Is Gap (NYSE: GPS) Using Too Much Debt?


Howard Marks put it well when he said that, rather than worrying about stock price volatility, “The possibility of permanent loss is the risk I worry about … and every investor practice that I know is worried “. So it seems like smart money knows that debt – which is usually involved in bankruptcies – is a very important factor, when you assess the level of risk of a business. Like many other companies The Gap, Inc. (NYSE: GPS) uses debt. But does this debt concern shareholders?

What risk does debt entail?

Debt is a tool to help businesses grow, but if a business is unable to repay its lenders, then it exists at their mercy. Ultimately, if the company cannot meet its legal debt repayment obligations, shareholders could walk away with nothing. However, a more common (but still painful) scenario is that he must raise new equity at low cost, thereby diluting shareholders over the long term. By replacing dilution, however, debt can be a very good tool for companies that need capital to invest in growth at high rates of return. The first step in examining a company’s debt levels is to consider its cash flow and debt together.

Check out our latest analysis for Gap

What is Gap’s debt?

The graph below, which you can click for more details, shows that Gap had US $ 2.22 billion in debt as of July 2021; about the same as the year before. However, his balance sheet shows that he holds $ 2.71 billion in cash, so he actually has $ 492.0 million in net cash.

NYSE: GPS Historical Debt to Equity September 25, 2021

How healthy is Gap’s balance sheet?

The latest balance sheet data shows that Gap had liabilities of US $ 3.65 billion due within one year and liabilities of US $ 7.09 billion due thereafter. In compensation for these obligations, it had cash of US $ 2.71 billion as well as receivables valued at US $ 363.0 million due within 12 months. It therefore has liabilities totaling US $ 7.66 billion more than its cash and short-term receivables combined.

This deficit is sizable compared to its market cap of US $ 8.99 billion, so he suggests shareholders keep an eye on Gap’s use of debt. This suggests that shareholders would be heavily diluted if the company needed to consolidate its balance sheet quickly. While he has some liabilities to note, Gap also has more cash than debt, so we’re pretty confident he can handle his debt safely.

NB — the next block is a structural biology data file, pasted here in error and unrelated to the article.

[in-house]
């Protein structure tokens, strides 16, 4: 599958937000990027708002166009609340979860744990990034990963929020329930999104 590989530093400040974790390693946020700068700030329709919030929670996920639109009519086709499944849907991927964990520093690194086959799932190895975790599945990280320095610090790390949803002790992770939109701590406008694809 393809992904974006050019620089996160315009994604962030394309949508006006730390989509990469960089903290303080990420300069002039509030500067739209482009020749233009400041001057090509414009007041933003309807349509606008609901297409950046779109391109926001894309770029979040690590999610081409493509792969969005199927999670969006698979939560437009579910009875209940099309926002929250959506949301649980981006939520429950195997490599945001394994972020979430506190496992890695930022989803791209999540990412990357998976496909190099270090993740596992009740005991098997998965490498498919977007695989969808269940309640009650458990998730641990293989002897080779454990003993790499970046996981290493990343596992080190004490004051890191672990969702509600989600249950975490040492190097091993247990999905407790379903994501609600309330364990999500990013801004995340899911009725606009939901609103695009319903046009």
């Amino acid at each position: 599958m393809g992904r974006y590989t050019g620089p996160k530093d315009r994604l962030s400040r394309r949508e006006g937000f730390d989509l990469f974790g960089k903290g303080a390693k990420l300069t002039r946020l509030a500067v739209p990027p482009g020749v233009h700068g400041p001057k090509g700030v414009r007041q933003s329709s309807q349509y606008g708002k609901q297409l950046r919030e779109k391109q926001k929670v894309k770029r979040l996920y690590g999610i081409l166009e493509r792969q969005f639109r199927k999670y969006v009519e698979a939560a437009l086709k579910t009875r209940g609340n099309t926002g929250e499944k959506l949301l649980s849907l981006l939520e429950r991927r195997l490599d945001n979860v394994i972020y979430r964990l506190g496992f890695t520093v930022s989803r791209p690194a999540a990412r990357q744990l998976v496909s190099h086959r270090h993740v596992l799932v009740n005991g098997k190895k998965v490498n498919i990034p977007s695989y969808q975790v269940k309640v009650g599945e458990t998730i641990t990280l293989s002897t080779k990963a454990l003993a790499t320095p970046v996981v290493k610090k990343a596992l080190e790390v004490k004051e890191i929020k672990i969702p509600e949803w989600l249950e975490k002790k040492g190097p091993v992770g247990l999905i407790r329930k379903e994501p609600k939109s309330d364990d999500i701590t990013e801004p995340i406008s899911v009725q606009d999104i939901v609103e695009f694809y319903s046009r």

We also note that Gap improved its EBIT from a loss last year to a positive $ 854 million. When analyzing debt levels, the balance sheet is the obvious starting point. But it’s future profits, more than anything, that will determine Gap’s ability to maintain a healthy balance sheet going forward. So, if you want to see what the professionals think, you might find this free analyst earnings forecast report interesting.

Finally, a business needs free cash flow to repay its debts; accounting profits are not enough. While Gap has net cash on its balance sheet, it’s still worth looking at its ability to convert earnings before interest and taxes (EBIT) into free cash flow, to help us understand how fast it’s building (or erodes) that cash balance. . Over the past year, Gap has generated strong free cash flow equivalent to 78% of its EBIT, roughly what we expected. This hard cash allows him to reduce his debt whenever he wants.

In summary

Although Gap has more liabilities than liquid assets, it also has net cash of US $ 492.0 million. The icing on the cake is that he converted 78% of that EBIT into free cash flow, bringing in US $ 663 million. We are therefore not concerned with the use of debt by Gap. When analyzing debt levels, the balance sheet is the obvious starting point. But at the end of the day, every business can contain risks that exist off the balance sheet. For example, we discovered 3 warning signs for Gap which you should know before investing here.

If you want to invest in businesses that can generate profits without the burden of debt, check out this free list of growing companies that have net cash on the balance sheet.

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This Simply Wall St article is general in nature. We provide commentary based on historical data and analyst forecasts using only unbiased methodology and our articles are not intended to be financial advice. It does not constitute a recommendation to buy or sell shares and does not take into account your goals or your financial situation. Our aim is to bring you long-term, targeted analysis based on fundamental data. Note that our analysis may not take into account the latest announcements from price sensitive companies or qualitative documents. Simply Wall St does not have any position in the mentioned stocks.
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